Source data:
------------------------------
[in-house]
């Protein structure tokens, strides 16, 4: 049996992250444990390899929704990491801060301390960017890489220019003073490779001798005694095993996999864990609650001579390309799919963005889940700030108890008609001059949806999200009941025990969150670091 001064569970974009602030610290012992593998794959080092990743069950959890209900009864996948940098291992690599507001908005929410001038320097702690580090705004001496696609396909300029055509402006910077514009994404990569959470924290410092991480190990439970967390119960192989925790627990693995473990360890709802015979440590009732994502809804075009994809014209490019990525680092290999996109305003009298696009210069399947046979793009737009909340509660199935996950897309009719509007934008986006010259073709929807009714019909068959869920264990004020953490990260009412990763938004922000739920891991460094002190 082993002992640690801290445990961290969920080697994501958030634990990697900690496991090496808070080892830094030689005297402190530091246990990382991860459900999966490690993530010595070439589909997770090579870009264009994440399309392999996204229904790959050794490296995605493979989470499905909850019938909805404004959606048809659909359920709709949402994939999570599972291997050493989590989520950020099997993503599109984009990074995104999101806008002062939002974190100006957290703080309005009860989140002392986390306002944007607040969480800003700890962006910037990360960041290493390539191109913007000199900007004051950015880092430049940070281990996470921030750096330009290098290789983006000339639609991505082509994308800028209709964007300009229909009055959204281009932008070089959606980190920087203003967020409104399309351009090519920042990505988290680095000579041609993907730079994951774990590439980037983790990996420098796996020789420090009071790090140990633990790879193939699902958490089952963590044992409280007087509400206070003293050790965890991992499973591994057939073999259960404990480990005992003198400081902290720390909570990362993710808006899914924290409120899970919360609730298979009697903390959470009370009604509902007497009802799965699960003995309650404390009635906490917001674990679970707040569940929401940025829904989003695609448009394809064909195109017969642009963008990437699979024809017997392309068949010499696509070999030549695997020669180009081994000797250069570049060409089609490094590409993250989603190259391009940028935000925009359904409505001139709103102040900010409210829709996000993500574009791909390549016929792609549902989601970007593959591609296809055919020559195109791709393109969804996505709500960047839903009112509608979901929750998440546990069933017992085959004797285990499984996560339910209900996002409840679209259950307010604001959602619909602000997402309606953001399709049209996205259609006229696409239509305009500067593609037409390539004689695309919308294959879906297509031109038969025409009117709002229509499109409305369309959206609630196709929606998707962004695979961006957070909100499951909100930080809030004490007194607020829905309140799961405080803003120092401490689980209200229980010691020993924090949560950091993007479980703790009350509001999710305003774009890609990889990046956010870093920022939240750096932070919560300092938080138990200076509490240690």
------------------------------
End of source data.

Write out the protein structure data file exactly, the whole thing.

[in-house]
């Protein structure tokens, strides 16, 4: 049996992250444990390899929704990491801060301390960017890489220019003073490779001798005694095993996999864990609650001579390309799919963005889940700030108890008609001059949806999200009941025990969150670091 001064569970974009602030610290012992593998794959080092990743069950959890209900009864996948940098291992690599507001908005929410001038320097702690580090705004001496696609396909300029055509402006910077514009994404990569959470924290410092991480190990439970967390119960192989925790627990693995473990360890709802015979440590009732994502809804075009994809014209490019990525680092290999996109305003009298696009210069399947046979793009737009909340509660199935996950897309009719509007934008986006010259073709929807009714019909068959869920264990004020953490990260009412990763938004922000739920891991460094002190 082993002992640690801290445990961290969920080697994501958030634990990697900690496991090496808070080892830094030689005297402190530091246990990382991860459900999966490690993530010595070439589909997770090579870009264009994440399309392999996204229904790959050794490296995605493979989470499905909850019938909805404004959606048809659909359920709709949402994939999570599972291997050493989590989520950020099997993503599109984009990074995104999101806008002062939002974190100006957290703080309005009860989140002392986390306002944007607040969480800003700890962006910037990360960041290493390539191109913007000199900007004051950015880092430049940070281990996470921030750096330009290098290789983006000339639609991505082509994308800028209709964007300009229909009055959204281009932008070089959606980190920087203003967020409104399309351009090519920042990505988290680095000579041609993907730079994951774990590439980037983790990996420098796996020789420090009071790090140990633990790879193939699902958490089952963590044992409280007087509400206070003293050790965890991992499973591994057939073999259960404990480990005992003198400081902290720390909570990362993710808006899914924290409120899970919360609730298979009697903390959470009370009604509902007497009802799965699960003995309650404390009635906490917001674990679970707040569940929401940025829904989003695609448009394809064909195109017969642009963008990437699979024809017997392309068949010499696509070999030549695997020669180009081994000797250069570049060409089609490094590409993250989603190259391009940028935000925009359904409505001139709103102040900010409210829709996000993500574009791909390549016929792609549902989601970007593959591609296809055919020559195109791709393109969804996505709500960047839903009112509608979901929750998440546990069933017992085959004797285990499984996560339910209900996002409840679209259950307010604001959602619909602000997402309606953001399709049209996205259609006229696409239509305009500067593609037409390539004689695309919308294959879906297509031109038969025409009117709002229509499109409305369309959206609630196709929606998707962004695979961006957070909100499951909100930080809030004490007194607020829905309140799961405080803003120092401490689980209200229980010691020993924090949560950091993007479980703790009350509001999710305003774009890609990889990046956010870093920022939240750096932070919560300092938080138990200076509490240690």